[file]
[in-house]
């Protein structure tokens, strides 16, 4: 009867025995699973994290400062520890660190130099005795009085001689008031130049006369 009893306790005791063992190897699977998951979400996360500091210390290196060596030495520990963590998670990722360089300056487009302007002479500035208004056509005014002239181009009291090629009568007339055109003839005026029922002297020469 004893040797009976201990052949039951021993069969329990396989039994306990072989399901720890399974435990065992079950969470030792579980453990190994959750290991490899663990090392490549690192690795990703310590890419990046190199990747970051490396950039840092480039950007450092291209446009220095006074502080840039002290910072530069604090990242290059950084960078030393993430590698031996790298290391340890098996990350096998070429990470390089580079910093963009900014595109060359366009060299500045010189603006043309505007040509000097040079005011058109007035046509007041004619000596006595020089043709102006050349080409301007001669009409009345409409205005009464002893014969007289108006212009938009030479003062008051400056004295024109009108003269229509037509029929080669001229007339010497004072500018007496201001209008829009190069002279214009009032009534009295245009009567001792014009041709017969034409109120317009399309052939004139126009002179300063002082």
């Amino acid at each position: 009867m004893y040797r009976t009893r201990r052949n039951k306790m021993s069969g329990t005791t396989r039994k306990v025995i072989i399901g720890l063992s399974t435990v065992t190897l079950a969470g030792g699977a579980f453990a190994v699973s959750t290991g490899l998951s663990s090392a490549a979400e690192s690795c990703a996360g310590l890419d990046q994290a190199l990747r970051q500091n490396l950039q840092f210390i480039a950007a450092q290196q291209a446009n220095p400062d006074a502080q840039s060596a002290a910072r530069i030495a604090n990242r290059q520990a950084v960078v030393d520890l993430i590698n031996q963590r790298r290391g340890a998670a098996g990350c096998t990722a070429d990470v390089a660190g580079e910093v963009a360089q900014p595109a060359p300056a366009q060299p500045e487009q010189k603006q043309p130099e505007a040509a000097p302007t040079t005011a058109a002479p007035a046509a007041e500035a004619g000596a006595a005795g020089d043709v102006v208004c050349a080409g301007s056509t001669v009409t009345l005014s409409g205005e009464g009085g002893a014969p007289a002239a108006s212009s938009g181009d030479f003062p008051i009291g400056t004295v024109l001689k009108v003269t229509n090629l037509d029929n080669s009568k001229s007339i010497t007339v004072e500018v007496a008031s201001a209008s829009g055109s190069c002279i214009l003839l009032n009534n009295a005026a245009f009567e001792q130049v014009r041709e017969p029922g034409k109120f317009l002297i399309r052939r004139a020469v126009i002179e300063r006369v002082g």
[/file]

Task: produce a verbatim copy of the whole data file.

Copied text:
[in-house]
């Protein structure tokens, strides 16, 4: 009867025995699973994290400062520890660190130099005795009085001689008031130049006369 009893306790005791063992190897699977998951979400996360500091210390290196060596030495520990963590998670990722360089300056487009302007002479500035208004056509005014002239181009009291090629009568007339055109003839005026029922002297020469 004893040797009976201990052949039951021993069969329990396989039994306990072989399901720890399974435990065992079950969470030792579980453990190994959750290991490899663990090392490549690192690795990703310590890419990046190199990747970051490396950039840092480039950007450092291209446009220095006074502080840039002290910072530069604090990242290059950084960078030393993430590698031996790298290391340890098996990350096998070429990470390089580079910093963009900014595109060359366009060299500045010189603006043309505007040509000097040079005011058109007035046509007041004619000596006595020089043709102006050349080409301007001669009409009345409409205005009464002893014969007289108006212009938009030479003062008051400056004295024109009108003269229509037509029929080669001229007339010497004072500018007496201001209008829009190069002279214009009032009534009295245009009567001792014009041709017969034409109120317009399309052939004139126009002179300063002082």
């Amino acid at each position: 009867m004893y040797r009976t009893r201990r052949n039951k306790m021993s069969g329990t005791t396989r039994k306990v025995i072989i399901g720890l063992s399974t435990v065992t190897l079950a969470g030792g699977a579980f453990a190994v699973s959750t290991g490899l998951s663990s090392a490549a979400e690192s690795c990703a996360g310590l890419d990046q994290a190199l990747r970051q500091n490396l950039q840092f210390i480039a950007a450092q290196q291209a446009n220095p400062d006074a502080q840039s060596a002290a910072r530069i030495a604090n990242r290059q520990a950084v960078v030393d520890l993430i590698n031996q963590r790298r290391g340890a998670a098996g990350c096998t990722a070429d990470v390089a660190g580079e910093v963009a360089q900014p595109a060359p300056a366009q060299p500045e487009q010189k603006q043309p130099e505007a040509a000097p302007t040079t005011a058109a002479p007035a046509a007041e500035a004619g000596a006595a005795g020089d043709v102006v208004c050349a080409g301007s056509t001669v009409t009345l005014s409409g205005e009464g009085g002893a014969p007289a002239a108006s212009s938009g181009d030479f003062p008051i009291g400056t004295v024109l001689k009108v003269t229509n090629l037509d029929n080669s009568k001229s007339i010497t007339v004072e500018v007496a008031s201001a209008s829009g055109s190069c002279i214009l003839l009032n009534n009295a005026a245009f009567e001792q130049v014009r041709e017969p029922g034409k109120f317009l002297i399309r052939r004139a020469v126009i002179e300063r006369v002082g």